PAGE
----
Venezuela has announced that it will not authorise AstraZeneca’s COVID-19 vaccine after several European countries suspended their rollouts of the jab due to possible side effects.
“Venezuela will not authorise the use of the AstraZeneca vaccine in the process of immunising our population due to complications” in vaccinated patients, Vice President Delcy Rodriguez said on public television on Monday.
“Taking into account the technical difficulties, President Nicolas Maduro had decided … not to approve and not to license this vaccine in Venezuelan territory.”
Venezuela – which began its coronavirus vaccination campaign in February with Russia’s Sputnik V and China’s Sinopharm jabs – had reserved between 1.4 and 2.4 million AstraZeneca doses through the COVAX plan created by the World Health Organization (WHO) for the poorest countries.
None of those vaccines, however, has arrived due to Venezuela’s debt to the WHO.
Maduro recently asked the Pan American Health Organization (PAHO) to release $300m from the Bank of England – blocked by sanctions imposed on Venezuela and its state oil company PDVSA in an attempt to overthrow the socialist leader from power.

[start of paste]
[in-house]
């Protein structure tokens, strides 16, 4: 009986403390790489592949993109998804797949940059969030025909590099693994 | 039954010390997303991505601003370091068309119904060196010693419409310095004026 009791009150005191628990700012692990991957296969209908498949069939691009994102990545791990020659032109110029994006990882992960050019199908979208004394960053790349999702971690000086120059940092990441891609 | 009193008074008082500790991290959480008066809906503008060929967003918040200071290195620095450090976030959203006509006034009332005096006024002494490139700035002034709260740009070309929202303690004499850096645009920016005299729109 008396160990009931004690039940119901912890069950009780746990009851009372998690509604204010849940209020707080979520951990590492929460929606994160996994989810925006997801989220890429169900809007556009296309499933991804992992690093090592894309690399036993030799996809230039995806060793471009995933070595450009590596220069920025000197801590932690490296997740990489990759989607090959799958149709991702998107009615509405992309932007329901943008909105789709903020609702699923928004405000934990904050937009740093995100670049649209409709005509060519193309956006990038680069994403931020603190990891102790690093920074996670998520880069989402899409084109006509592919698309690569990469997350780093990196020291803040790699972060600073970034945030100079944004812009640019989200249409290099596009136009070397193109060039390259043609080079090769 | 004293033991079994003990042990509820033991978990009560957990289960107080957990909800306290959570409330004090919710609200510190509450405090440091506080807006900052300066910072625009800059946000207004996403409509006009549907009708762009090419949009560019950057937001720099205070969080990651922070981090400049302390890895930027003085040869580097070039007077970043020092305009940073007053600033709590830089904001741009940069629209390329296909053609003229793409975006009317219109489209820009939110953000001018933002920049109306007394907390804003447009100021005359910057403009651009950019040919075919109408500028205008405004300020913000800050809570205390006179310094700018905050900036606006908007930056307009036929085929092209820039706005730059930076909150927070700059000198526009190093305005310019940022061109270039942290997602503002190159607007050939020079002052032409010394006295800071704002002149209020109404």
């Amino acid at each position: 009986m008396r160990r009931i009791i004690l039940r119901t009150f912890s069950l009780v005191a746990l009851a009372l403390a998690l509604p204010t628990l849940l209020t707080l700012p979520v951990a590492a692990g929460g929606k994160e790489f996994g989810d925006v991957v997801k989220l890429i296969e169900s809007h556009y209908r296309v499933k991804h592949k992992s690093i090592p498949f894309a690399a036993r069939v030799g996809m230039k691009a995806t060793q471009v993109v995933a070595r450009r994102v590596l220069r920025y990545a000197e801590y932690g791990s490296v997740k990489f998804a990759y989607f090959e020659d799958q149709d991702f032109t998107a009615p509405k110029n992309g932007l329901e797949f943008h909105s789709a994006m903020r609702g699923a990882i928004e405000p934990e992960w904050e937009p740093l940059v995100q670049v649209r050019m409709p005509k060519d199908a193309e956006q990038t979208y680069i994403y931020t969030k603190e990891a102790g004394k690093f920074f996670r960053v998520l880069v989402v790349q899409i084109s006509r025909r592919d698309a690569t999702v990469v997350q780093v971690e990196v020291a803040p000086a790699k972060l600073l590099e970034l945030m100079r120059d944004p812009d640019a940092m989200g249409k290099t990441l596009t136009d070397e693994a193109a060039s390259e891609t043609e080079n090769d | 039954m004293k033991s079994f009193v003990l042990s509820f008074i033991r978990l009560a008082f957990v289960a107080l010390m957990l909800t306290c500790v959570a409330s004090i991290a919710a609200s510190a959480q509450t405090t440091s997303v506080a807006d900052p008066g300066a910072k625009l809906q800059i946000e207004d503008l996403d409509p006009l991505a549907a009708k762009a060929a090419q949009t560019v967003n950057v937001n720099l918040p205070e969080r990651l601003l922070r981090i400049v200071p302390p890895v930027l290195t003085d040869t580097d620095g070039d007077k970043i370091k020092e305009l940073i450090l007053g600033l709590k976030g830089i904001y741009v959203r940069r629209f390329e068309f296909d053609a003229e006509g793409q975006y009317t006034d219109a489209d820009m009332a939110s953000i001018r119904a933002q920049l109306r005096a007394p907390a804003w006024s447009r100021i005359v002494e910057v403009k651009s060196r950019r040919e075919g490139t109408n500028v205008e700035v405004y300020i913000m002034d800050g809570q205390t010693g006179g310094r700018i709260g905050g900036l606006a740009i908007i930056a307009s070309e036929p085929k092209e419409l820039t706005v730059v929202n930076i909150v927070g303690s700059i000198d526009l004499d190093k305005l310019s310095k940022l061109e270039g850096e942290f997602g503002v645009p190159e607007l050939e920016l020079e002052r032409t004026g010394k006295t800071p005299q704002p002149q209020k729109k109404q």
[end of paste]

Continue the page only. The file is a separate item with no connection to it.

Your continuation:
The move is a blow to the global vaccination campaign and comes despite the WHO’s assurances about the safety of the AstraZeneca vaccine.
The WHO will convene its group of experts on Tuesday to study the vaccine’s safety, but the organisation’s chief scientist has already recommended the jab’s continued use.
The Netherlands suspended its AstraZeneca distribution programme on Sunday, as well as Ireland, after a report from Norway of four new cases of serious blood clots in vaccinated adults.
On Monday, Germany, France, Italy and Spain followed suit after several reports of blood clots in people who received the shot in Europe emerged.
The flurry of suspensions on Monday came after a number of other countries, mostly in Europe, halted their release programmes late last week.